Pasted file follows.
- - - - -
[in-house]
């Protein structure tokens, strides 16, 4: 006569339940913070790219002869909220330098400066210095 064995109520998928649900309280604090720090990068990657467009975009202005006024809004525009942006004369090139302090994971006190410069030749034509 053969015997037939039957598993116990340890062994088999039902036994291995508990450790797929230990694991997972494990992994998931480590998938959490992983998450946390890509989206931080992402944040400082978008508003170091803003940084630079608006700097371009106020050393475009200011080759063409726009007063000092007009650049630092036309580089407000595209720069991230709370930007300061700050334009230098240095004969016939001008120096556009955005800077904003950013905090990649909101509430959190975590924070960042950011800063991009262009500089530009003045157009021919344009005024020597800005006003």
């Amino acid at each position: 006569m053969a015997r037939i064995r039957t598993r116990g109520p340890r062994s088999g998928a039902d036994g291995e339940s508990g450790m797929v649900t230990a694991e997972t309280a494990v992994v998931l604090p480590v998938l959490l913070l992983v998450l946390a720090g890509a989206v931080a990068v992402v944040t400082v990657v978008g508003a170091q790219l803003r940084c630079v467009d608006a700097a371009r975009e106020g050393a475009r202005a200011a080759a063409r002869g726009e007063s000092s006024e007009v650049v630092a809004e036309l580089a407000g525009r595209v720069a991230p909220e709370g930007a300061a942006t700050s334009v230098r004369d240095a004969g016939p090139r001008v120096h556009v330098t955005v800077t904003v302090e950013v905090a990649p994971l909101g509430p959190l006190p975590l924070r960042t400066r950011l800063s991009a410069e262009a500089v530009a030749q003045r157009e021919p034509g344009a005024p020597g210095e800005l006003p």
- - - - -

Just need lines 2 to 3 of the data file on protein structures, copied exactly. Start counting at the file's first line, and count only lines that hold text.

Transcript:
């Protein structure tokens, strides 16, 4: 006569339940913070790219002869909220330098400066210095 064995109520998928649900309280604090720090990068990657467009975009202005006024809004525009942006004369090139302090994971006190410069030749034509 053969015997037939039957598993116990340890062994088999039902036994291995508990450790797929230990694991997972494990992994998931480590998938959490992983998450946390890509989206931080992402944040400082978008508003170091803003940084630079608006700097371009106020050393475009200011080759063409726009007063000092007009650049630092036309580089407000595209720069991230709370930007300061700050334009230098240095004969016939001008120096556009955005800077904003950013905090990649909101509430959190975590924070960042950011800063991009262009500089530009003045157009021919344009005024020597800005006003």
């Amino acid at each position: 006569m053969a015997r037939i064995r039957t598993r116990g109520p340890r062994s088999g998928a039902d036994g291995e339940s508990g450790m797929v649900t230990a694991e997972t309280a494990v992994v998931l604090p480590v998938l959490l913070l992983v998450l946390a720090g890509a989206v931080a990068v992402v944040t400082v990657v978008g508003a170091q790219l803003r940084c630079v467009d608006a700097a371009r975009e106020g050393a475009r202005a200011a080759a063409r002869g726009e007063s000092s006024e007009v650049v630092a809004e036309l580089a407000g525009r595209v720069a991230p909220e709370g930007a300061a942006t700050s334009v230098r004369d240095a004969g016939p090139r001008v120096h556009v330098t955005v800077t904003v302090e950013v905090a990649p994971l909101g509430p959190l006190p975590l924070r960042t400066r950011l800063s991009a410069e262009a500089v530009a030749q003045r157009e021919p034509g344009a005024p020597g210095e800005l006003p």